25K’s come up has been a journey that many younger hip hop artists have looked to for inspiration in the hip hop game. His trajectory has positioned him in spaces that enabled him to dream, manifest, meet and form relationships with some of the industry’s biggest artists, which was always a high school dream for him.

“Me being in high school and thinking I want to be on a song with Da Les, Cass, AKA, Riky was just me saying it, but I really believed it. It manifested into a real thing- some of these people are not even on my song but these people get to know you. When you’re at a show, they actually recognize you. Since my entry into the game with my hit, Culture Vulture, I’ve met a lot of people. Sometimes I call on them to have a conversation. I’m talking like big dogs, big names.”

Rappers are synonymous with adding click baits to their music. While many call it controversial, it certainly helps get audiences to listen to music for what it is and possibly explore the thinking behind each bar in a song. ‘Pheli Makaveli (Intro)’ was not short of its own bars that had audiences wondering if 25K was throwing a jab at an OG, Sjava

Quick to clear the air, 25K said he has major respect for Sjava, that the line in question was in fact a continued reference to his contact list and the relationships he has built over the years since breaking out from the streets and making it to the commercial scene. 

“When he did One Night with Sjava, he actually hit me up- no management stuff. Yes, the venue was in Pretoria but it wasn’t a Pretoria thing. The whole thing was live recorded and it played on TV- it was more of a national thing. When I pulled up to the show, it was genuine vibes. It’s always been good like that with Sjava, genuine conversations and phone calls. Those kinds conversations are important to me because they keep me grounded.”

The street code is the business code 

Business principles come as harsh lessons for some, many others take years to grasp the business code well enough to build relationships and leverage them for their growth and business acumen. 

“I got my business knowledge off the streets. It’s a supply and demand thing, and funny enough this applies to the music too. When I left the streets, I told my dude that I think I want to try this music thing out. I feel like I’m still selling product but the music is the product this time. People are yearning for this project and I’m enjoying my roll out.”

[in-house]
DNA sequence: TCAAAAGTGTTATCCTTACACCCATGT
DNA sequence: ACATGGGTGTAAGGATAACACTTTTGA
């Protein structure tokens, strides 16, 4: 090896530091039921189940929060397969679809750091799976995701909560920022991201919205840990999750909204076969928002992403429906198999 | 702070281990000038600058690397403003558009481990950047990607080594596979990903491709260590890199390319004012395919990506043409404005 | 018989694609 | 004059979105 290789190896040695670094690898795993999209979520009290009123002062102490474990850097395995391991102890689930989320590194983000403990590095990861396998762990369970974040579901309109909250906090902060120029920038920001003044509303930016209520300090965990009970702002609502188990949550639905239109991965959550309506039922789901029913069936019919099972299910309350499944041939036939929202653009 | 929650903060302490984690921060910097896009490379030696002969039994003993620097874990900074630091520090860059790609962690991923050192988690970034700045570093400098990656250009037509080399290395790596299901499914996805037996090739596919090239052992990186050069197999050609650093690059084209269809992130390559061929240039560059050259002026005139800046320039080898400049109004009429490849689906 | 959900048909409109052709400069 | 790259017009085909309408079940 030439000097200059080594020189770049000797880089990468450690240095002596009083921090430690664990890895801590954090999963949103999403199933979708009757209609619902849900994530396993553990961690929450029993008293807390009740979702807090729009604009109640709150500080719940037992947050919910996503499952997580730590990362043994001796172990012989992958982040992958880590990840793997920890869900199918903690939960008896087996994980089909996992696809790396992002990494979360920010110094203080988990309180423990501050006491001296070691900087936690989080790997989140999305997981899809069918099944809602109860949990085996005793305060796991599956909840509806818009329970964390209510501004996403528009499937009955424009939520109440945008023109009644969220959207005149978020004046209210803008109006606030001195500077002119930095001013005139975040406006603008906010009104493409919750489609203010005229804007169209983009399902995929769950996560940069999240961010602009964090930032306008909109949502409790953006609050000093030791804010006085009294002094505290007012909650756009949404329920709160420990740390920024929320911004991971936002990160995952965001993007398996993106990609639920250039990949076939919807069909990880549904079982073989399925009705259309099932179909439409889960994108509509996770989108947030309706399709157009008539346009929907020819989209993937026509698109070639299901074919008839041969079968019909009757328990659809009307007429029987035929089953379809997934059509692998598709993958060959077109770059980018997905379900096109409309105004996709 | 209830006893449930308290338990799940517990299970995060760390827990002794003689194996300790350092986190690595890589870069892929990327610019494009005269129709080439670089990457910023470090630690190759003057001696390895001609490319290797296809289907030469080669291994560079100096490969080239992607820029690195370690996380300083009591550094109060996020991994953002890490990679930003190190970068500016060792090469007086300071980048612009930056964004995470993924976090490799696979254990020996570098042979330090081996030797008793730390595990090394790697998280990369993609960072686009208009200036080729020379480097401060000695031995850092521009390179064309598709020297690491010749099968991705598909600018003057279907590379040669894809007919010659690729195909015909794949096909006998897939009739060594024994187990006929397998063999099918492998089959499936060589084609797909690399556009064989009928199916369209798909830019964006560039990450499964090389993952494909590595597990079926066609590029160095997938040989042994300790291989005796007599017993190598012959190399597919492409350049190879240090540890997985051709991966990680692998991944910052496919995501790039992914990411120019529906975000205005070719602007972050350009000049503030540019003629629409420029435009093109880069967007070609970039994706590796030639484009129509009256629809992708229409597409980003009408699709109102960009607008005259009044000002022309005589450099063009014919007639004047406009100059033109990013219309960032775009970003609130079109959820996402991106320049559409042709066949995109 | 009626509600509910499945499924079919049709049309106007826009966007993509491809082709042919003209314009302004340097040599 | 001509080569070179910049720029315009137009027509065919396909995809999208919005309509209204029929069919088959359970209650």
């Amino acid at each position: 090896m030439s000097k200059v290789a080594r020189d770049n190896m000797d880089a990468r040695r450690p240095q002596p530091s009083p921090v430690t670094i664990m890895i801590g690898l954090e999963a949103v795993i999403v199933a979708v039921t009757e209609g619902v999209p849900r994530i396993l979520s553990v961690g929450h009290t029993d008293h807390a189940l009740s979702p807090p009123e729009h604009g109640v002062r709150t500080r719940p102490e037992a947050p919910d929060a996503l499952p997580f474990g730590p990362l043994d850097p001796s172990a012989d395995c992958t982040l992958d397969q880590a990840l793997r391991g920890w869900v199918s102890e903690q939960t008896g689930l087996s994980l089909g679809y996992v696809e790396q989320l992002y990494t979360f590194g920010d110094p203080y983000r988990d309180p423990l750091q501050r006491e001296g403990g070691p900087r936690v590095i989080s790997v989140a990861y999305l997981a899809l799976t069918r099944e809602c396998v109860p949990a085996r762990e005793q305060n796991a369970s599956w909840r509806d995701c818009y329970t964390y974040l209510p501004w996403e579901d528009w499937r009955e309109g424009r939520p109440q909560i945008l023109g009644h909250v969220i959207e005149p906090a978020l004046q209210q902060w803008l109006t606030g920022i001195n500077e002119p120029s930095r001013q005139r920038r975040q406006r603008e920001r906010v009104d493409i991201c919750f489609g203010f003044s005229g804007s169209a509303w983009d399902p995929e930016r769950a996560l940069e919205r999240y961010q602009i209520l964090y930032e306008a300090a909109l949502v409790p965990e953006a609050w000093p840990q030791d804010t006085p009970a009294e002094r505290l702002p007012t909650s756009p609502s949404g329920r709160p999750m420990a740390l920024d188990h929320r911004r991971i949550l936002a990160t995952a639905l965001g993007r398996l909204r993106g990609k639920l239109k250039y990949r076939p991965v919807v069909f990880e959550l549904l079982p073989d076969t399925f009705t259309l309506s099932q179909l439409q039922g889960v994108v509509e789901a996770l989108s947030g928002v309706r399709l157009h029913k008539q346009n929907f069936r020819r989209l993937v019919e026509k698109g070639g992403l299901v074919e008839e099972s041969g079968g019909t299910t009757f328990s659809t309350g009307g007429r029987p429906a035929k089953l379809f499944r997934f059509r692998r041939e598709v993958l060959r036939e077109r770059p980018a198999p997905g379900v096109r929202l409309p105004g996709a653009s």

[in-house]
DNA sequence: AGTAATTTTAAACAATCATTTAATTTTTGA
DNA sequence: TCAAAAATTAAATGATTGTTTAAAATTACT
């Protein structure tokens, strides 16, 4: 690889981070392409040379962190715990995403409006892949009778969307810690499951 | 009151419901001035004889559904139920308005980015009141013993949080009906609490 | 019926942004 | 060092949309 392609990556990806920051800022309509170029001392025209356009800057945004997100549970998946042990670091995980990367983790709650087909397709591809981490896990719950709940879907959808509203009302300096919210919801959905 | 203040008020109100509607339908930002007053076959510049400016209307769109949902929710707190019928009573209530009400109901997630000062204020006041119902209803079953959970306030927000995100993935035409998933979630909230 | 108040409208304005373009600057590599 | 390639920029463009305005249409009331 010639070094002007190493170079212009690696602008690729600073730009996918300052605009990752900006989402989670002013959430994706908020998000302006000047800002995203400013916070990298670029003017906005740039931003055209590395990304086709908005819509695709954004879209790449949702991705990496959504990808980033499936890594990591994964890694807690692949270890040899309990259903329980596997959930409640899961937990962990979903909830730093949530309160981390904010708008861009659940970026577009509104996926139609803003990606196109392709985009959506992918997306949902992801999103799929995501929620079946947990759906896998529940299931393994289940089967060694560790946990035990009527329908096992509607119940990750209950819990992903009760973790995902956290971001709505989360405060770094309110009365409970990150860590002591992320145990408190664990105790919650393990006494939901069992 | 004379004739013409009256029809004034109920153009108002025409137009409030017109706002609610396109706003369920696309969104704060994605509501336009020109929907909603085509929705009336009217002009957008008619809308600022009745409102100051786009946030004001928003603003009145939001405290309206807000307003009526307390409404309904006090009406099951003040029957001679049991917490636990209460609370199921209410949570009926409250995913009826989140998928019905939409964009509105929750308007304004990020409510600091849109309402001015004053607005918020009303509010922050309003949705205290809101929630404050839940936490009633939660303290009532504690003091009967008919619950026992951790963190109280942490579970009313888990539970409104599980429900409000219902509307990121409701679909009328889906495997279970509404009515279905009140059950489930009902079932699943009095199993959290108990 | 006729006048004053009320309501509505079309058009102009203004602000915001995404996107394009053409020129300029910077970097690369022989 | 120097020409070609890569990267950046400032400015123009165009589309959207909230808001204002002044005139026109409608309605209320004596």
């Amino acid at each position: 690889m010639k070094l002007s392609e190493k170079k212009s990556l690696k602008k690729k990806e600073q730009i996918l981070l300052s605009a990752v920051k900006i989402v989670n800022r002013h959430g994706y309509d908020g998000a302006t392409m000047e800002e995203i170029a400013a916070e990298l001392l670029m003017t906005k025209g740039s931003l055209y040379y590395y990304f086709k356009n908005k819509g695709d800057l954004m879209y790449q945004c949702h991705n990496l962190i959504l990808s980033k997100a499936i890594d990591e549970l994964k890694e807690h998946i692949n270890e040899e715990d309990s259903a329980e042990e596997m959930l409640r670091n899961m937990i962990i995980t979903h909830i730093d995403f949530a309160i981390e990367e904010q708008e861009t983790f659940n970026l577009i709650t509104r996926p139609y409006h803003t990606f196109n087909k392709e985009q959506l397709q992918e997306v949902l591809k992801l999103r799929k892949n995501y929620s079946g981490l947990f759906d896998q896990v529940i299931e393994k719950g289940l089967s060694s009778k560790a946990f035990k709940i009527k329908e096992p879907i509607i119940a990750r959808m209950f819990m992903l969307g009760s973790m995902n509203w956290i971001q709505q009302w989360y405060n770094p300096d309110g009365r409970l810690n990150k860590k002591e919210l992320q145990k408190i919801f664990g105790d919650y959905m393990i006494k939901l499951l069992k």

25K learnt the importance of working on your brand from the streets because he had to have some street credit to be able to move his product. Today, that is one the most important aspects of building a career that brands and people can back 100%. Knowing how to mix your product so that it becomes the best in the streets is certainly a trait that enables you to sell more. The same can be said about music where artists work hard and at some point bag the hottest collaborations with the hottest and sometimes established producers at the time, and as a result are able to put out music that that becomes bigger than what anyone could imagine.

The street life and the hustle in general often comes at a cost to us and our families. Some lose family members to the street life, others do well in business even at a corporate level but never have time for family. In pursuit of financial independence, the ability to be well off and experience the finer things in life, there often has to be a sacrifice. 

Fortunately for 25K, though having had gun point experiences while he was pushing the street hustle, he still has his life, family and music to fall back on. Many others never make it out the game- alive. 

“Those are the things that actually today make me be grateful the gift of music. I feel like it saved me from a lot of stuff. I feel like when I was that deep in the streets, I brought my momma so many tears. She would say ‘with this life, it’s either I’m going to lose you due to you getting arrested or I could lose you forever and you might not come back. Seeing her see me get all these deals and make all these moves in the industry is very humbling for me.”

Beautifully written by Katleho Selwadi

Watch the interview here: